Demonschool Feels Like Playing An Episode of Buffy

What’s worse, going to class or fighting a demon invasion?

key art from Demonschool

If you think you have a busy schedule, imagine needing to squeeze in some time to fight demons — or just give Demonschool a shot and see what it's like for yourself. Developer Necrosoft’s Demonschool blends Persona-style schedule management with a novel turn-based battle system and low-key horror vibes for a game that feels totally unique despite its familiar influences. And during this month’s Steam Next Fest, it’s getting its first-ever demo so you can check it out for yourself.

Demonschool follows Faye, the world’s last demon hunter, who’s just enrolled at a new university that happens to be overrun with, you guessed it, demons. It’s a demon school, in other words. There, she meets up with Namako, Destin, and Knute, whose latent demon-fighting abilities awaken in her presence. From there, the group battles an infestation of supernatural ghouls that somehow involves their school’s administration, the Yakuza, and a mysterious wave of amnesia affecting people all over town.

Demonschool is essentially split into two parts, both of which you’ll get a healthy dose of in the Next Fest demo. One half of the game is Faye’s humdrum daily life attending school, hanging out with friends, and just generally bumming around town. From what we’ve seen so far, it doesn’t seem as robust as Persona’s daily schedule, which requires you to actually go to class and make decisions about who to spend your time with. There’s ample time to wander around town to your heart’s content as long as you don’t trigger main story quests, and classes are just a slightly more involved way of learning skills from a menu.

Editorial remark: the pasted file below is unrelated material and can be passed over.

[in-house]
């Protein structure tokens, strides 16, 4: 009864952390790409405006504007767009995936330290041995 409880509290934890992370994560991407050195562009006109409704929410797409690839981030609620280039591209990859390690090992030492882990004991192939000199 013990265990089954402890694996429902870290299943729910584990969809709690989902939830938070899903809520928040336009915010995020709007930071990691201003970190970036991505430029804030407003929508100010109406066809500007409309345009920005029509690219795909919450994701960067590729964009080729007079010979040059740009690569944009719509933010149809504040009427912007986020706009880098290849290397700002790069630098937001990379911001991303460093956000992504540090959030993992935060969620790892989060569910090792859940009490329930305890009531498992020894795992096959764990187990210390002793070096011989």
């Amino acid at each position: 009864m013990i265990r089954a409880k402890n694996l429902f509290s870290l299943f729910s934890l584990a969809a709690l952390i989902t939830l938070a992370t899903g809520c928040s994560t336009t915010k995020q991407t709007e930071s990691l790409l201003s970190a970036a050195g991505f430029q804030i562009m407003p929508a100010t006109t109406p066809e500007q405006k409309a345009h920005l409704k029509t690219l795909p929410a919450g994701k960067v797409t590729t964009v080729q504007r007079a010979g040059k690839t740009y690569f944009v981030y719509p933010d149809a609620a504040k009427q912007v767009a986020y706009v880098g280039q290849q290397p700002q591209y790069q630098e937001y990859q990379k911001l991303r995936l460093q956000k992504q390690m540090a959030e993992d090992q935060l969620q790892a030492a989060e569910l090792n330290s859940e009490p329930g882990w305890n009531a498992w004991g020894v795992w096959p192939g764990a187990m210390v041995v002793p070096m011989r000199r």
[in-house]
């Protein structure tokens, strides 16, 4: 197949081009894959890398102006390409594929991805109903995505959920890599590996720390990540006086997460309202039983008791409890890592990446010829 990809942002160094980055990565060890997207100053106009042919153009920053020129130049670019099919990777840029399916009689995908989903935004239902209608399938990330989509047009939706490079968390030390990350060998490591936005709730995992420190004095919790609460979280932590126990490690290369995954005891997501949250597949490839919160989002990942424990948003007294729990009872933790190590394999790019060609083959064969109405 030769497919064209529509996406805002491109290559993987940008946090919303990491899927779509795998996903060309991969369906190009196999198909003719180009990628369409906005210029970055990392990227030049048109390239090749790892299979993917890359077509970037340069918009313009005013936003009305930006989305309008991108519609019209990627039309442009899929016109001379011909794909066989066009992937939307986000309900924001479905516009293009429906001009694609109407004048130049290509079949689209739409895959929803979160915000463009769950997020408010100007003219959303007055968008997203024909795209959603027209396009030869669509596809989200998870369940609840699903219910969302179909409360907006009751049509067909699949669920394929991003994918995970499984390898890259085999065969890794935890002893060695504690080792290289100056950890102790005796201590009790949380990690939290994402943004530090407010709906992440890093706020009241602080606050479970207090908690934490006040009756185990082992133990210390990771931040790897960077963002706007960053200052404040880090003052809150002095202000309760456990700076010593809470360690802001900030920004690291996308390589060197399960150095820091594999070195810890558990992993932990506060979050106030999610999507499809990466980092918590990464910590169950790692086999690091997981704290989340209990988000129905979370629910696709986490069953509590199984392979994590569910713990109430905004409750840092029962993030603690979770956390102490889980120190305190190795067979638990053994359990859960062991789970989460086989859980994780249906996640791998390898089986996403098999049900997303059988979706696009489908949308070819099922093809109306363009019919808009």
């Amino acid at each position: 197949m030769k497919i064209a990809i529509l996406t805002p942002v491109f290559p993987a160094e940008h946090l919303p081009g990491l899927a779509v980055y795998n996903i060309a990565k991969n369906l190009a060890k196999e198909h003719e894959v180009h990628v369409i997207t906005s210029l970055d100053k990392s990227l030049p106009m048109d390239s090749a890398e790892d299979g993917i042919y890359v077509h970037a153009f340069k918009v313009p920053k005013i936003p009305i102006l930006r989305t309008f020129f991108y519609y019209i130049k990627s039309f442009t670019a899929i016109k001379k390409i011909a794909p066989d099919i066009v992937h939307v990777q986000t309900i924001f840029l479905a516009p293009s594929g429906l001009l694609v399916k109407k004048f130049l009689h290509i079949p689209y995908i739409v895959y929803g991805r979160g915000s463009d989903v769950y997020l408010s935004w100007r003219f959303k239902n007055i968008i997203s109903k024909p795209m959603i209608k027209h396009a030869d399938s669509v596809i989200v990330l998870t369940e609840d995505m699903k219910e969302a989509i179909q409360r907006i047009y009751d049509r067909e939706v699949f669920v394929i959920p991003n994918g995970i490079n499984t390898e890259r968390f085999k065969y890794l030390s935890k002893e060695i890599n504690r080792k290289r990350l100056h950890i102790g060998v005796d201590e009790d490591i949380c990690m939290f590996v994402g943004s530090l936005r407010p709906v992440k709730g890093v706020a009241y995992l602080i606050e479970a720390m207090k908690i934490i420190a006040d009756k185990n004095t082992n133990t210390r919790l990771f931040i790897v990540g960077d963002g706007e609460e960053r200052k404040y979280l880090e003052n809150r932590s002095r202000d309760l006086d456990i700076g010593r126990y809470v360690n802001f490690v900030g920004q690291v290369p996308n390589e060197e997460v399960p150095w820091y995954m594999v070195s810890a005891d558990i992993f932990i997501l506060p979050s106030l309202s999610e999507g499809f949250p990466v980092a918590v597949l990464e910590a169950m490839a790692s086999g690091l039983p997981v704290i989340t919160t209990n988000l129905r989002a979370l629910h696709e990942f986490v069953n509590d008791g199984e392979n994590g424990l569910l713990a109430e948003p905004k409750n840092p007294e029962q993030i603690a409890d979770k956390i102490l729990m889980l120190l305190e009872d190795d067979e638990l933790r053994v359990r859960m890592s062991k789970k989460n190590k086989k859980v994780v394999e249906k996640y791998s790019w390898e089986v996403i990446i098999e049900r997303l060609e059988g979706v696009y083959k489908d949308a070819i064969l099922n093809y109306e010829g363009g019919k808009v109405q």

What these daily life sections do have is tons of personality. Demonschool’s main cast is funny and well-written, and I was just excited to see a new conversation with them become available as I was to jump into the next battle. Minor NPCs also have a lot of life to them, with quippy little bits of dialogue that frequently caught me off guard with their humor. Tiny stories also play out in the background, like the eternal battle between a student who loves putting garbage in the wrong containers and another who’s on a quest to stop her.

Faye and her friends take up demon hunting as an extracurricular activity in Demonschool.


As you wander through town, you can also take on side quests that flesh out the world and your party’s relationships. These can be simple conversations or short skits, like one centered around Destin’s dubious desire to drink spoiled milk, which mostly exists as a good character moment for the team’s resident himbo. But other side quests uncover more of the game’s demonic mystery, which usually results in a battle. As I wandered through my daily schedule, spending time with friends with breaks to battle monsters, I felt like I was playing an episode of Buffy the Vampire Slayer, which made these side quests my favorite part of the demo.

To get to the bottom of the unfortunate demon problem, however, you also need to follow main quests, which are clearly marked so you never end up advancing time without meaning to. These center on the gang’s mission to rid their town of demonic influence and are more likely to culminate in tougher battles.